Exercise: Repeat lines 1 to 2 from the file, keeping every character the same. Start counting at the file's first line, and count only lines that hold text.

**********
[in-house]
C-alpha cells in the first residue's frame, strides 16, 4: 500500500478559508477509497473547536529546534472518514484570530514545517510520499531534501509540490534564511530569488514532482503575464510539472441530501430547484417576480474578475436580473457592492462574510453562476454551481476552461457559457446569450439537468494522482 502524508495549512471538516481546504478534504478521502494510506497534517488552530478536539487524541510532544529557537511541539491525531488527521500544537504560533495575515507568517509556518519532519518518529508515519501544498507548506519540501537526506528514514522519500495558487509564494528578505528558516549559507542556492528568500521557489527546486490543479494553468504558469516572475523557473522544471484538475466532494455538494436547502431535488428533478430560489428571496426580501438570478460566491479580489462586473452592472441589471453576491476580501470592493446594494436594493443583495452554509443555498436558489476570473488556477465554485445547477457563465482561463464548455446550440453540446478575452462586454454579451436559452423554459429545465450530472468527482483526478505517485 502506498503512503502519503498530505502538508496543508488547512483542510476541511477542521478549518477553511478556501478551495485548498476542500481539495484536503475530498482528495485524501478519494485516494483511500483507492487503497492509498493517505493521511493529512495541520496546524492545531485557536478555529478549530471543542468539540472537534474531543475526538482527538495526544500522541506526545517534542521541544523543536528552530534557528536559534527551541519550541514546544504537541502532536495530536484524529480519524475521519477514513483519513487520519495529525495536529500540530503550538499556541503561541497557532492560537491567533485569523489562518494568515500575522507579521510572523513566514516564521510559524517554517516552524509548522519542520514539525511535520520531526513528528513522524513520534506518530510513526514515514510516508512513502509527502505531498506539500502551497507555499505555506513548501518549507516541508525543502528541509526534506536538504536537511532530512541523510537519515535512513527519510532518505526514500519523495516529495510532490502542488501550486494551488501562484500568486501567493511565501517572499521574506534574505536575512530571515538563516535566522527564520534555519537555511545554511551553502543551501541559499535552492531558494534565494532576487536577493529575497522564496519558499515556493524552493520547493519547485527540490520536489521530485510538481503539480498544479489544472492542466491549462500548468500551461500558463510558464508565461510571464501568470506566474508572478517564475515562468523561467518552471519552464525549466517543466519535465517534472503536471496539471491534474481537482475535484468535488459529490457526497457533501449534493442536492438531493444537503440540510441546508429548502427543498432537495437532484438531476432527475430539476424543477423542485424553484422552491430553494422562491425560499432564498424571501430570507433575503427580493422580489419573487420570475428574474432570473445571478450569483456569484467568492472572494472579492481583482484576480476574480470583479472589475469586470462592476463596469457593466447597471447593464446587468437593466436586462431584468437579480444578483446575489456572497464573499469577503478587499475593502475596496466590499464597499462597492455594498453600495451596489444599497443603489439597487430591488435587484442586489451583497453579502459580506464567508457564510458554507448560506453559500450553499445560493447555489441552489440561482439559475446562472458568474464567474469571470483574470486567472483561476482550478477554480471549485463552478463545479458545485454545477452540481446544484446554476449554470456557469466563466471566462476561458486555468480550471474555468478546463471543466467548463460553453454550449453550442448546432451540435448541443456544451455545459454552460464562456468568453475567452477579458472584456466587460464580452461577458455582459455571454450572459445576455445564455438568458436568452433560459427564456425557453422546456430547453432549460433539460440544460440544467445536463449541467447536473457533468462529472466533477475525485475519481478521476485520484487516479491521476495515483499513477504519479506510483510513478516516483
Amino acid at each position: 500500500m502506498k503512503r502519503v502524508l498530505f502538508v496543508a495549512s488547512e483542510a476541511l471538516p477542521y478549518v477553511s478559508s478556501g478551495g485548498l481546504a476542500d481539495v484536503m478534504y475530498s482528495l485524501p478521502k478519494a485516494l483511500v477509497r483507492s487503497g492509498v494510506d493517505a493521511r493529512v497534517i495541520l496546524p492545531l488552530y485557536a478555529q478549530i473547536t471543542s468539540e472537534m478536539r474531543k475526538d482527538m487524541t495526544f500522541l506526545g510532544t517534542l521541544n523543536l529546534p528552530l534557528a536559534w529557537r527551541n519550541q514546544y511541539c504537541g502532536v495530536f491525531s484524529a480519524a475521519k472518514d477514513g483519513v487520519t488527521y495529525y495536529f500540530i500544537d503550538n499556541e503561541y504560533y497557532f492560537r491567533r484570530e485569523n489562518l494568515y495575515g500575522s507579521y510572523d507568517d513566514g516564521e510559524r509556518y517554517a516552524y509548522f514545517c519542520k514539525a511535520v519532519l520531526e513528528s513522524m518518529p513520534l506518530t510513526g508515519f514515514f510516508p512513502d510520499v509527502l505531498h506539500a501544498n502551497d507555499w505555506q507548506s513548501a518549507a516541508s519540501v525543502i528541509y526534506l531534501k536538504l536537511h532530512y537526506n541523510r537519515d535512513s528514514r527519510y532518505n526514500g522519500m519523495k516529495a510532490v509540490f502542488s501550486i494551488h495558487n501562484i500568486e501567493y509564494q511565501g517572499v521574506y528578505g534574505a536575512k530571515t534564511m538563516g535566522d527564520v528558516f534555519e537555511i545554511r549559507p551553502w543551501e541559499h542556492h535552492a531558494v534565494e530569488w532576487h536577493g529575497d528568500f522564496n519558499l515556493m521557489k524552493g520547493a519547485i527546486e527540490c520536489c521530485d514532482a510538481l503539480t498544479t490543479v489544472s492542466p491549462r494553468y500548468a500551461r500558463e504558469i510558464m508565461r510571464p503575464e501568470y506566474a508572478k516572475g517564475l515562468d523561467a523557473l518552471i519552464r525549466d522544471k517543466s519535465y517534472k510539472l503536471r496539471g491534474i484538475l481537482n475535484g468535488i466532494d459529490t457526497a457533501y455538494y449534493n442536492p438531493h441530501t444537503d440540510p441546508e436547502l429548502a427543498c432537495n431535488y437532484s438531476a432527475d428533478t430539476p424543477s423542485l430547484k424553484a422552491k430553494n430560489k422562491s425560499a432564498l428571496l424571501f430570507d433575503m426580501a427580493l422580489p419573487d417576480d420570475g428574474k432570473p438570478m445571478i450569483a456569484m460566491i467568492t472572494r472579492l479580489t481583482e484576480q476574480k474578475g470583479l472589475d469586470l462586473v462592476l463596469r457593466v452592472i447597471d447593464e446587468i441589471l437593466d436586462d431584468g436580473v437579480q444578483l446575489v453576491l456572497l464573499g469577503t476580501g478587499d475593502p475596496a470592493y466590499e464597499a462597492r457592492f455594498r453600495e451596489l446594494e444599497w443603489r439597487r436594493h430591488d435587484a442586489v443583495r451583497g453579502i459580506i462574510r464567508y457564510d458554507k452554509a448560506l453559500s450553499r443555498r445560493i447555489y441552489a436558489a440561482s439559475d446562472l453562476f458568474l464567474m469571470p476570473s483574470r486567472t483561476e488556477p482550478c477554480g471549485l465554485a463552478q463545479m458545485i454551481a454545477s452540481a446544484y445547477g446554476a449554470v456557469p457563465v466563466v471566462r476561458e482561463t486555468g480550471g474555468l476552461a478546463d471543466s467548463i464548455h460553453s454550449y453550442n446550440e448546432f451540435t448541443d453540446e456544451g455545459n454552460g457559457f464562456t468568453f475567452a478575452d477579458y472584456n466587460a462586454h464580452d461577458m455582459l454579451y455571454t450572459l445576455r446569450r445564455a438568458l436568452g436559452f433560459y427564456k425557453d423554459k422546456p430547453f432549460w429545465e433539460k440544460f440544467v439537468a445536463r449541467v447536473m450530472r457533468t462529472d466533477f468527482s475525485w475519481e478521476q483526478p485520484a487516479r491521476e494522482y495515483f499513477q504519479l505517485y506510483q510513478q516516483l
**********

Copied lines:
[in-house]
C-alpha cells in the first residue's frame, strides 16, 4: 500500500478559508477509497473547536529546534472518514484570530514545517510520499531534501509540490534564511530569488514532482503575464510539472441530501430547484417576480474578475436580473457592492462574510453562476454551481476552461457559457446569450439537468494522482 502524508495549512471538516481546504478534504478521502494510506497534517488552530478536539487524541510532544529557537511541539491525531488527521500544537504560533495575515507568517509556518519532519518518529508515519501544498507548506519540501537526506528514514522519500495558487509564494528578505528558516549559507542556492528568500521557489527546486490543479494553468504558469516572475523557473522544471484538475466532494455538494436547502431535488428533478430560489428571496426580501438570478460566491479580489462586473452592472441589471453576491476580501470592493446594494436594493443583495452554509443555498436558489476570473488556477465554485445547477457563465482561463464548455446550440453540446478575452462586454454579451436559452423554459429545465450530472468527482483526478505517485 502506498503512503502519503498530505502538508496543508488547512483542510476541511477542521478549518477553511478556501478551495485548498476542500481539495484536503475530498482528495485524501478519494485516494483511500483507492487503497492509498493517505493521511493529512495541520496546524492545531485557536478555529478549530471543542468539540472537534474531543475526538482527538495526544500522541506526545517534542521541544523543536528552530534557528536559534527551541519550541514546544504537541502532536495530536484524529480519524475521519477514513483519513487520519495529525495536529500540530503550538499556541503561541497557532492560537491567533485569523489562518494568515500575522507579521510572523513566514516564521510559524517554517516552524509548522519542520514539525511535520520531526513528528513522524513520534506518530510513526514515514510516508512513502509527502505531498506539500502551497507555499505555506513548501518549507516541508525543502528541509526534506536538504536537511532530512541523510537519515535512513527519510532518505526514500519523495516529495510532490502542488501550486494551488501562484500568486501567493511565501517572499521574506534574505536575512530571515538563516535566522527564520534555519537555511545554511551553502543551501541559499535552492531558494534565494532576487536577493529575497522564496519558499515556493524552493520547493519547485527540490520536489521530485510538481503539480498544479489544472492542466491549462500548468500551461500558463510558464508565461510571464501568470506566474508572478517564475515562468523561467518552471519552464525549466517543466519535465517534472503536471496539471491534474481537482475535484468535488459529490457526497457533501449534493442536492438531493444537503440540510441546508429548502427543498432537495437532484438531476432527475430539476424543477423542485424553484422552491430553494422562491425560499432564498424571501430570507433575503427580493422580489419573487420570475428574474432570473445571478450569483456569484467568492472572494472579492481583482484576480476574480470583479472589475469586470462592476463596469457593466447597471447593464446587468437593466436586462431584468437579480444578483446575489456572497464573499469577503478587499475593502475596496466590499464597499462597492455594498453600495451596489444599497443603489439597487430591488435587484442586489451583497453579502459580506464567508457564510458554507448560506453559500450553499445560493447555489441552489440561482439559475446562472458568474464567474469571470483574470486567472483561476482550478477554480471549485463552478463545479458545485454545477452540481446544484446554476449554470456557469466563466471566462476561458486555468480550471474555468478546463471543466467548463460553453454550449453550442448546432451540435448541443456544451455545459454552460464562456468568453475567452477579458472584456466587460464580452461577458455582459455571454450572459445576455445564455438568458436568452433560459427564456425557453422546456430547453432549460433539460440544460440544467445536463449541467447536473457533468462529472466533477475525485475519481478521476485520484487516479491521476495515483499513477504519479506510483510513478516516483